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Local leader Mobley dies at 84

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Former state representative, longtime CU professor passes after long illness

By Zac Oakes

 

Russ Mobley, former 51st District State Representative and longtime professor at Campbellsville University, passed away Friday following an illness. 

Mobley served in the Kentucky House of Representatives for the 51st District, serving Taylor and Adair counties. He served in the state legislature from 2000-2009, winning election as a Republican after former representative Ricky Lee Cox opted not to seek re-election. 

Mobley served four two-year terms in the Kentucky House where he advocated for the widening of KY 210 and KY 55, an $18.7 million project announced by then Gov. Ernie Fletcher. Mobley was a strong voice for the project, believing it would open the area for new economic development and tourism opportunities. He served on the House Labor and Industry, Postsecondary Education, Transportation, and Education committees during his time in office.

Mobley was also in the legislature when funding was approved to build a new judicial center in Taylor County in 2006. 

During his tenure in Frankfort, Mobley is remembered as a conservative voice that was respected on both sides of the political aisle. Mobley was a staunch pro-life advocate in the Kentucky House chamber and supported legislation to make English the official language of Kentucky.

Rep. John “Bam” Carney, who ran for the seat after Mobley opted not to seek reelection for a fifth term, said Mobley was a great man and a great asset to Campbellsville University and the community as a whole. 

“My prayers go out to his lovely wife Carole, his children, grandchildren and family,” Carney wrote on his Facebook page. “Mr. Mobley was an outstanding man who served our community with great distinction. He was a great asset to Campbellsville University and all who knew him. He was a true gentleman.” 

Upon his retirement from the legislature, lawmakers approved a resolution to honor Mobley for his years of service, stating that he “served with quiet dignity” and leaves a legacy as “a trusted and revered public servant.”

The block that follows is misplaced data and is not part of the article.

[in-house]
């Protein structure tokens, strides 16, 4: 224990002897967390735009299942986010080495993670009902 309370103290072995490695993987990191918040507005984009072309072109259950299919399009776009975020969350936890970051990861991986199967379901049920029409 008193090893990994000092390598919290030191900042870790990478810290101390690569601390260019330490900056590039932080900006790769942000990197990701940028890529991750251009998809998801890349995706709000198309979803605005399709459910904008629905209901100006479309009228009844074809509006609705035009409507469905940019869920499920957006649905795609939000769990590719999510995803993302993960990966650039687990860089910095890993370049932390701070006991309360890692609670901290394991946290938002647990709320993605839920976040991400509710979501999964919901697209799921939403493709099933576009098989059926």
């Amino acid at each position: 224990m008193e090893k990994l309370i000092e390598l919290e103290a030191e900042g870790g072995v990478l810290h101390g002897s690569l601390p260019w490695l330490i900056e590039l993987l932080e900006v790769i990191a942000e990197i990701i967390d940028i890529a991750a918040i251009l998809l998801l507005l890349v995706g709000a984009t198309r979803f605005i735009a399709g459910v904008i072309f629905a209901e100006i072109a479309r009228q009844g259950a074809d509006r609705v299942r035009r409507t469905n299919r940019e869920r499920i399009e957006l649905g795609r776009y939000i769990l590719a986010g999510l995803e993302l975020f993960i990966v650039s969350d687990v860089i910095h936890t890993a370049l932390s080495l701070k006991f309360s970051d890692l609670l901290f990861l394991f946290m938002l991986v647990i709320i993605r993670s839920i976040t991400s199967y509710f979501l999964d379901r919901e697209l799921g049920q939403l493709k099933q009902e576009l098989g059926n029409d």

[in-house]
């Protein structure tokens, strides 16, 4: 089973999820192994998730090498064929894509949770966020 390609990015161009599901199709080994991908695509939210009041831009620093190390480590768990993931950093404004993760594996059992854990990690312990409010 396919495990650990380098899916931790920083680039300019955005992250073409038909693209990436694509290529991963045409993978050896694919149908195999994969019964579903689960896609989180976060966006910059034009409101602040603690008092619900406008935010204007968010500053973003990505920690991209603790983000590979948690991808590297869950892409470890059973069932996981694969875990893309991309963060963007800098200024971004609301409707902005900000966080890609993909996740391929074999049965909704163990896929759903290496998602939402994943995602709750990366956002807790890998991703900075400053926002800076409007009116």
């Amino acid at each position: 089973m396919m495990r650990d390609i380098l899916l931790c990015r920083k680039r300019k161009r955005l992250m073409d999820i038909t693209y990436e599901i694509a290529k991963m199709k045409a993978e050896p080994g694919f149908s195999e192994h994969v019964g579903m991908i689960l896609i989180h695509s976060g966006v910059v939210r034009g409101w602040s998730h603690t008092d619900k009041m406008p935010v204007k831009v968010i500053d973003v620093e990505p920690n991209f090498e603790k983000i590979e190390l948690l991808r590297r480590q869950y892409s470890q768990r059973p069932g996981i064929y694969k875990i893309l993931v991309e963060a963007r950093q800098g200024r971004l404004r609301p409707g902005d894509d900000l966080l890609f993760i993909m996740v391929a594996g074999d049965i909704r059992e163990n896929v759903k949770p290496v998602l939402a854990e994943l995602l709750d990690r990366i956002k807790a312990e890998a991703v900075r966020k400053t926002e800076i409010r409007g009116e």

While Mobley was known for being a state representative, he may be even more remembered for his time as an associate professor of theatre arts at Campbellsville University. Mobley taught at CU for more than 30 years, retiring in 2005. 

During his time there, he directed more than 100 theater performances according to a release from Campbellsville University. 

The university honored Mobley by naming the campus theater after him in 2011 and awarded him an honorary doctorate in 2015. 

Mobley’s impact at CU extended beyond theater though. Many knew him as the “Voice of the Tigers,” as a radio broadcaster for Campbellsville University athletics, as well as local high school football and basketball.

"He positively impacted the lives of thousands of students at Campbellsville University during his tenure as a professor, and he involved numerous members of the community in theater productions,” Campbellsville University President Dr. Michael Carter said when awarding the honorary doctorate to Mobley. “Many would drive from across the commonwealth to be part of one of his productions and to watch his productions… Professor Mobley used the theater arts to teach core values in Christian higher education and his influence extends to thousands of individuals."

State Sen. Max Wise said he always admired Mobley growing up while frequently spending time on the CU campus. 

“As a child who basically grew up on the Campbellsville College/University campus, there was no kinder man than Mr. Russ Mobley,” Wise wrote. “I always loved talking with him about sports, politics and movies. From his presence directing in the college theater, to performing as Mark Twain for elementary classes, teaching theater arts, and serving this area with integrity as a Kentucky State Representative, Mr. Mobley was simply a fine family man who was a mentor to so many.” 

Mobley’s political experience wasn’t solely limited to work in Frankfort. He served as the deputy county judge-executive in Taylor County in the late 1980s. He also ran for a seat in the United States House of Representatives for Kentucky’s 6th Congressional District in 1968. 

Additionally, he worked in state government during the Louie Nunn administration as Deputy Commissioner of Personnel and Deputy Commissioner of Parks. 

Locally, he was also well known as an active member of Campbellsville Baptist Church and serving in roles such as Minister of Music at Palestine Baptist Church and Lowell Avenue Baptist Church. He was also a member of Rotary International and was a United States Air Force veteran, serving his country honorably from 1951-1955.

Mobley’s full obituary can be found in this issue on page A3.